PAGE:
The wind speed is controlled by the pressure gradient force and this motion is from high pressure toward low pressure. The wind direction is controlled by a balance of forces which include influences from the pressure gradient force, Coriolis, friction, centrifugal and gravity.

The three main forces that control the surface wind are the pressure gradient force, Coriolis and friction. This will cause a motion that crosses the isobars at about a 30 degree angle toward lower pressure. The map below shows relatively weak high pressure over Kansas and Missouri. The wind is flowing around and away from this high in the typical anticyclonic fashion.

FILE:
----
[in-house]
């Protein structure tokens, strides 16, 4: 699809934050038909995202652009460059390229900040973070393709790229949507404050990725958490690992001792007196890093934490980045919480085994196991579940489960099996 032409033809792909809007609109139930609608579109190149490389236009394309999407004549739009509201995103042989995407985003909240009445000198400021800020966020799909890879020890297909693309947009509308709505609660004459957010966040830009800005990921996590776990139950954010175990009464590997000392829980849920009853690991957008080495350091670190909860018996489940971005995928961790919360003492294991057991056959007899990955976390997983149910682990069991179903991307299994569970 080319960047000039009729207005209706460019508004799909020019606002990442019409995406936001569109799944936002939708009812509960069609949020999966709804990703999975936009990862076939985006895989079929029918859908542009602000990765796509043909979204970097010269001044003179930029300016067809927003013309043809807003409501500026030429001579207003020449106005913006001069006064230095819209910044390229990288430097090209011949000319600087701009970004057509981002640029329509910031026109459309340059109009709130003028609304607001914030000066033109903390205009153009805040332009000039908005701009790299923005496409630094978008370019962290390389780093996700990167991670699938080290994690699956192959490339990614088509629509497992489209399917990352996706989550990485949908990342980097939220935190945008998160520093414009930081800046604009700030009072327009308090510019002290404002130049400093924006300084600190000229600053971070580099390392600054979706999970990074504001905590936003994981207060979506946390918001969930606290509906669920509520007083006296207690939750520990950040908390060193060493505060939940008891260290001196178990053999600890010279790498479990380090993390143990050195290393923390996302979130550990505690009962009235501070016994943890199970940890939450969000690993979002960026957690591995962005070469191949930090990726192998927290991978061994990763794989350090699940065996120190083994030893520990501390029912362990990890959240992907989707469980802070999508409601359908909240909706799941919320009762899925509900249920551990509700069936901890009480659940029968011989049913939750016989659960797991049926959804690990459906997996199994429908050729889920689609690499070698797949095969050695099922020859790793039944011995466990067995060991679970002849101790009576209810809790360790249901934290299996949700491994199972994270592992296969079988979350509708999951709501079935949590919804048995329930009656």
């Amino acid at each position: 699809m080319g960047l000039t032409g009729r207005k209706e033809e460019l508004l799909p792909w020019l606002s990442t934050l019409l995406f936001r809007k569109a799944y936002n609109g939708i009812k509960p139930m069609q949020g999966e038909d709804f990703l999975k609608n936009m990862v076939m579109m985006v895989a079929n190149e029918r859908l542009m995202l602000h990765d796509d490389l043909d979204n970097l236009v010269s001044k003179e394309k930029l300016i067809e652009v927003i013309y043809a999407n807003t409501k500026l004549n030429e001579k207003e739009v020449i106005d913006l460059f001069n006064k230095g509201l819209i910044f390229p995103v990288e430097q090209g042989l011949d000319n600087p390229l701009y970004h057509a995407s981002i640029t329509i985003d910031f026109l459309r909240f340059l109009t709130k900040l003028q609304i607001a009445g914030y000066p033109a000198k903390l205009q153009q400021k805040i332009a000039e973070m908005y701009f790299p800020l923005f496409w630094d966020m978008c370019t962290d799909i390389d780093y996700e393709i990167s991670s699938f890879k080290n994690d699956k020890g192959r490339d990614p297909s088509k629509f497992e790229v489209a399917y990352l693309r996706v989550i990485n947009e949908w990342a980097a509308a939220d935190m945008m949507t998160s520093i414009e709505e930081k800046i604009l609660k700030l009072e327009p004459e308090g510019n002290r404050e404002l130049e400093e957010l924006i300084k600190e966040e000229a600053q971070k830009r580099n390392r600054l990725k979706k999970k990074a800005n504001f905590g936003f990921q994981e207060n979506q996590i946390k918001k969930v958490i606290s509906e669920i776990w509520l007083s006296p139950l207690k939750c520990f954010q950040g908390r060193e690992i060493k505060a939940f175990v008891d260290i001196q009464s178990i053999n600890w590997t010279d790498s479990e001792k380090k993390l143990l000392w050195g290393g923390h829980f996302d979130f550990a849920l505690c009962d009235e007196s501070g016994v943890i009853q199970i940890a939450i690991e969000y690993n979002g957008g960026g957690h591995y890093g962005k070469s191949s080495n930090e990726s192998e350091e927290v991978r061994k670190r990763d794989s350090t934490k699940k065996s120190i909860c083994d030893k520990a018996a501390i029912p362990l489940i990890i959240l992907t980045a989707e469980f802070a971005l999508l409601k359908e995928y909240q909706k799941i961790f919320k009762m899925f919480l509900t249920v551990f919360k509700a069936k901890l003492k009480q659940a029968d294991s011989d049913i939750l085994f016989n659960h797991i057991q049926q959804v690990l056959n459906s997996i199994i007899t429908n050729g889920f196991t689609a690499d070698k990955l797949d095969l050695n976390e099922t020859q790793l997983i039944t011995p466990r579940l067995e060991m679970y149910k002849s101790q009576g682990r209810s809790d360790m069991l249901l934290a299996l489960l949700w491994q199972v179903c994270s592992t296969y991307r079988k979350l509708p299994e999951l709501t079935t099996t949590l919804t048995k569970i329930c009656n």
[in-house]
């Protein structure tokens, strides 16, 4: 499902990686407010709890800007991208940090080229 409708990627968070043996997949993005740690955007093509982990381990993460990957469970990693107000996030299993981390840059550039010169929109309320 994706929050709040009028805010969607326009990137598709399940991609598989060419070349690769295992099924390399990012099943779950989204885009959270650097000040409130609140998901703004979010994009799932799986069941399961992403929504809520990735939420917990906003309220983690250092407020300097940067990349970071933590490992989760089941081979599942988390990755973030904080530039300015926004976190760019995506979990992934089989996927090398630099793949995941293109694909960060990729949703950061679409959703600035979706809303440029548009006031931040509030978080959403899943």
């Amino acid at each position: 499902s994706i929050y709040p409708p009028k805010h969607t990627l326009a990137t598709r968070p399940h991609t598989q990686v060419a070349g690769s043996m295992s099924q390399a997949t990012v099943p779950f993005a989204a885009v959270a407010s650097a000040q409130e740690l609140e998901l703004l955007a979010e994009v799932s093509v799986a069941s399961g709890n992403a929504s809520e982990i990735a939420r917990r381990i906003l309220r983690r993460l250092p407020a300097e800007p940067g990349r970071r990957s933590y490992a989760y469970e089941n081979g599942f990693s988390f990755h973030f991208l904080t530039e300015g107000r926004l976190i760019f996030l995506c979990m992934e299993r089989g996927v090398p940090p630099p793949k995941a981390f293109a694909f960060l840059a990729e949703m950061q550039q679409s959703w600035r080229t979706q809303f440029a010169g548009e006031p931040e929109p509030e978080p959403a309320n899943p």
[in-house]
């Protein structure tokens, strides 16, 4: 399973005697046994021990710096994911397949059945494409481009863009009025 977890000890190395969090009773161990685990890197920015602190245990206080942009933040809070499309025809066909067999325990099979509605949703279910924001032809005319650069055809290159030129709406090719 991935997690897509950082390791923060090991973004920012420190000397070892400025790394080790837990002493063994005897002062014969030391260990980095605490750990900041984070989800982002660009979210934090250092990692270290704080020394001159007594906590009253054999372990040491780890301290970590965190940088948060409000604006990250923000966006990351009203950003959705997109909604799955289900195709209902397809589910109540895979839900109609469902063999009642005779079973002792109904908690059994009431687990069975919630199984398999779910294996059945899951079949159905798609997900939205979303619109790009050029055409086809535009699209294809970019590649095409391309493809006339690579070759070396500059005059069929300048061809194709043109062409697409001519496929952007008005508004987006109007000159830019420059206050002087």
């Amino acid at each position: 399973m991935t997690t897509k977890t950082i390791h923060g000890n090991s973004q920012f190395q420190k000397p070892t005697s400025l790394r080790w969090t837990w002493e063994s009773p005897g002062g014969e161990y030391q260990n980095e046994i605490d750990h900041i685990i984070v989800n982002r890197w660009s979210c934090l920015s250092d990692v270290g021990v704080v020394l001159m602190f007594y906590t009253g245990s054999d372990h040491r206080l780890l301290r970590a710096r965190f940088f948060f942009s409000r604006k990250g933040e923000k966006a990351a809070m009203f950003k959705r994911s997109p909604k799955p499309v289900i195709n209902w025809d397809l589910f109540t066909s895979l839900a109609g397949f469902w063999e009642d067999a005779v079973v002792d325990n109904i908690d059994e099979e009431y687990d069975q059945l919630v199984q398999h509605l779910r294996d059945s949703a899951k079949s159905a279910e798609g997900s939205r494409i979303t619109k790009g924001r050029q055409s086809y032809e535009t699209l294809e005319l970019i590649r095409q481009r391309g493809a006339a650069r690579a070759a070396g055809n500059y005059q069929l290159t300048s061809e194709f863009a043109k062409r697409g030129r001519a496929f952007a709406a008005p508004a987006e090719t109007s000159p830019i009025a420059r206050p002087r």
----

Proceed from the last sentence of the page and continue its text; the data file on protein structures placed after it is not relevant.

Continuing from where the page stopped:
Of interest on this map is the influence of the storms on the surface wind. Note the storms over Oklahoma and Arkansas. The wind plots become much more disorganized in the vicinity of the storms. One reason this occurs is due to the downdrafts from the storms. A downdraft is a rushing of air from a storm that falls to the ground due to negative buoyancy. Once the air reaches the ground it spread in all directions like a water balloon popping on the ground and spreads most quickly in the direction of the angle the downdraft was falling to the surface. Storms can also alter the general wind by the inflow that occurs into the updraft of the storm. Storms will often produce gusty wind and varying directions of wind in their vicinity due to the combining of inflow, downdrafts and the general wind pattern that was already in place.